Patients' unhappiness with the way they are treated by the health service out of hours often stems from a lack of information about what to expect, according to researchers at Lancaster University.
Colin Pooley and Joanna Briggs of Lancaster's department of geography and institute for health research, presenting findings to this week's annual conference of the Royal Geographical Society-Institute of British Geographers at Leicester University, said home visits by GPs were fast becoming a thing of the past. But this led to difficulties when patients rang the doctor, expecting a home visit, and did not get one.
Professor Pooley and Dr Briggs are heading a two-year study, funded by the National Health Service executive, into healthcare provision outside normal hours in two health authorities in northwest England. The health authorities and Department of Health are funding GPs to set up new systems based on higher workloads but also GPs' desire to work normal hours.
"There's a lot of variation in the way services are organised, but this reflects the way the service was set up rather than an assessment of what is appropriate or what the patients need," Professor Pooley said.
Systems often disregard the varied circumstances of patients, and while they appear to meet the needs of a majority, they may prove inconvenient or inaccessible for significant minorities, the researchers found.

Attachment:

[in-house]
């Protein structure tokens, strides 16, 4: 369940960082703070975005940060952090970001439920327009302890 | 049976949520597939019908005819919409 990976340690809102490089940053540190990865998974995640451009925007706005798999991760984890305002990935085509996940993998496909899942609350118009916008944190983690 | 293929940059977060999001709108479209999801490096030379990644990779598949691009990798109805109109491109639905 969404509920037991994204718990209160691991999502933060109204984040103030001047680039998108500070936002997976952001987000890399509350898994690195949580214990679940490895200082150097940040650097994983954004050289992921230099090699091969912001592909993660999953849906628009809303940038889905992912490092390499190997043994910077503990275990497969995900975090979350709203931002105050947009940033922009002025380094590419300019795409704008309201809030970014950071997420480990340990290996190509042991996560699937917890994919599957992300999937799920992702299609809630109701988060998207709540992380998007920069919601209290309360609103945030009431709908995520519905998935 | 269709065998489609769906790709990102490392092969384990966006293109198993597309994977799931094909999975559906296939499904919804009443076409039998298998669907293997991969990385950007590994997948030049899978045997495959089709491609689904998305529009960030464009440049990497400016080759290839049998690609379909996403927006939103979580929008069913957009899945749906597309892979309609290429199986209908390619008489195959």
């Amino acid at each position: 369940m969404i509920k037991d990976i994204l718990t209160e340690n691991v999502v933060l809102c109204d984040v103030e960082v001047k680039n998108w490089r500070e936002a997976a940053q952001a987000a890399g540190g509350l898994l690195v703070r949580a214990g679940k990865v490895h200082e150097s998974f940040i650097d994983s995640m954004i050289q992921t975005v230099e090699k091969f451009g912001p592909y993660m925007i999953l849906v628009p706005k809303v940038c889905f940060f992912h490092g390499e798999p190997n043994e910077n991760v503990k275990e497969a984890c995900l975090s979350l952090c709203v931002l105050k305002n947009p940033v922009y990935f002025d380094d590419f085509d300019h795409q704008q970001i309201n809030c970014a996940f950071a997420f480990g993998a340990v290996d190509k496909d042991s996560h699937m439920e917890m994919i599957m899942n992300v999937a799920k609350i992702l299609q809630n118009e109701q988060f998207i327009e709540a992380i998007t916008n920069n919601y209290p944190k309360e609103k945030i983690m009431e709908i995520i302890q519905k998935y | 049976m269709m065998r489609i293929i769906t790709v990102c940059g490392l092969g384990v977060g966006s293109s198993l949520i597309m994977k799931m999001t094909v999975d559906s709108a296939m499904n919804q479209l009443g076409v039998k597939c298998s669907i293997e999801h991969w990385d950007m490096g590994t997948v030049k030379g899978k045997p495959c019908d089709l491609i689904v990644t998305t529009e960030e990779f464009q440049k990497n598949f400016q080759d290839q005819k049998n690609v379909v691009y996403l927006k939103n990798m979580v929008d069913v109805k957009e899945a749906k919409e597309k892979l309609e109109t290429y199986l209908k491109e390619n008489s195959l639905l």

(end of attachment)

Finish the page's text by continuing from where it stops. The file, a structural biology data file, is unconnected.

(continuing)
Some groups of GPs form cooperatives to deliver out-of-hours care, while others hire commercial deputising services. Patients are increasingly given advice over the phone or asked to attend a primary care centre that is open outside normal hours.
"This is a rapidly changing situation where most GPs have established new systems. There is a need for GPs to publicise the system that is available and make sure patients are aware of what will happen," Professor Pooley said. "Where patients know what to expect, there is a quite high degree of satisfaction. Once patients know primary care centres exist, the reaction is favourable, and even preferred to home visits."
A home visit leaves families with nothing to do but "wait and worry", while if they could take the patient to the primary care centre, they were generally seen almost immediately, Professor Pooley said.
"All cooperatives still provide home visits for those that need them, but assuming someone is mobile, people would much rather drive to be treated than wait."
Guidelines say that patients should be seen within two hours, but Lancaster researchers found the average was between 20 and 30 minutes. They also found no big difference in waiting time between urban and rural areas. But giving information was crucial. "People were quite happy to wait if told that things were very busy and they would have to wait one-and-a-half hours," Professor Pooley said.